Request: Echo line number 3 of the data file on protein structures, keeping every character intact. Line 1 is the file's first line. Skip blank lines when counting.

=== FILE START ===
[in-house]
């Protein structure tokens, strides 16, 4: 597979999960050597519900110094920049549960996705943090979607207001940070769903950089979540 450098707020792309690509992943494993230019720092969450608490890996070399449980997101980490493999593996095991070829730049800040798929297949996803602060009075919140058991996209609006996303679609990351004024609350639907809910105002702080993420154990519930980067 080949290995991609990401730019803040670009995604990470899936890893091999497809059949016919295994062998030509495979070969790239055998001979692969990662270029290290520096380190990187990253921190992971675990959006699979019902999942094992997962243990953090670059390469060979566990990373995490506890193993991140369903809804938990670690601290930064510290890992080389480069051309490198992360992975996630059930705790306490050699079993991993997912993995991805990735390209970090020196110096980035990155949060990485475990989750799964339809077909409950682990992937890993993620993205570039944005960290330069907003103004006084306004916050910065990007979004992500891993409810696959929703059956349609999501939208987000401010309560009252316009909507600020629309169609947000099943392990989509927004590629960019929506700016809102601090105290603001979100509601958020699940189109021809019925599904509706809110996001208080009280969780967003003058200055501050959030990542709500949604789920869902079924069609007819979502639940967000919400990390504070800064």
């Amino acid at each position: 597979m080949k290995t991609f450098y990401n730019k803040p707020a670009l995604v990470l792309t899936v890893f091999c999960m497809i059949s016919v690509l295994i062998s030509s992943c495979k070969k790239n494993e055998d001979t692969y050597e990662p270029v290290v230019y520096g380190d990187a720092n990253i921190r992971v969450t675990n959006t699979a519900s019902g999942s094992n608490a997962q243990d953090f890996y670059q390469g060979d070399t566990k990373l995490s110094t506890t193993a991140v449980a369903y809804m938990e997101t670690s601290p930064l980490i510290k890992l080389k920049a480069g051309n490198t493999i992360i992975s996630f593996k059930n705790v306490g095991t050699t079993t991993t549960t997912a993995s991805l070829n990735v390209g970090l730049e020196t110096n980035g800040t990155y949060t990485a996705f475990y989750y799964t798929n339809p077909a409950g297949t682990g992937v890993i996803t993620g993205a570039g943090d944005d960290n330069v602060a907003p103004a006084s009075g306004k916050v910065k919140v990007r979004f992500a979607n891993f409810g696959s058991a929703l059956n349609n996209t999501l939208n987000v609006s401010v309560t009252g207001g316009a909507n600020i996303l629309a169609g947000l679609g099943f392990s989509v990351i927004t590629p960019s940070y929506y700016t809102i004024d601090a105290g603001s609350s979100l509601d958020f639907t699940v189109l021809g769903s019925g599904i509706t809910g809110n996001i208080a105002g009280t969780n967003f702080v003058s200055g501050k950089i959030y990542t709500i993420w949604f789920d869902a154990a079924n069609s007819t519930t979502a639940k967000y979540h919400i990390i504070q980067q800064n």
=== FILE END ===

């Amino acid at each position: 597979m080949k290995t991609f450098y990401n730019k803040p707020a670009l995604v990470l792309t899936v890893f091999c999960m497809i059949s016919v690509l295994i062998s030509s992943c495979k070969k790239n494993e055998d001979t692969y050597e990662p270029v290290v230019y520096g380190d990187a720092n990253i921190r992971v969450t675990n959006t699979a519900s019902g999942s094992n608490a997962q243990d953090f890996y670059q390469g060979d070399t566990k990373l995490s110094t506890t193993a991140v449980a369903y809804m938990e997101t670690s601290p930064l980490i510290k890992l080389k920049a480069g051309n490198t493999i992360i992975s996630f593996k059930n705790v306490g095991t050699t079993t991993t549960t997912a993995s991805l070829n990735v390209g970090l730049e020196t110096n980035g800040t990155y949060t990485a996705f475990y989750y799964t798929n339809p077909a409950g297949t682990g992937v890993i996803t993620g993205a570039g943090d944005d960290n330069v602060a907003p103004a006084s009075g306004k916050v910065k919140v990007r979004f992500a979607n891993f409810g696959s058991a929703l059956n349609n996209t999501l939208n987000v609006s401010v309560t009252g207001g316009a909507n600020i996303l629309a169609g947000l679609g099943f392990s989509v990351i927004t590629p960019s940070y929506y700016t809102i004024d601090a105290g603001s609350s979100l509601d958020f639907t699940v189109l021809g769903s019925g599904i509706t809910g809110n996001i208080a105002g009280t969780n967003f702080v003058s200055g501050k950089i959030y990542t709500i993420w949604f789920d869902a154990a079924n069609s007819t519930t979502a639940k967000y979540h919400i990390i504070q980067q800064n």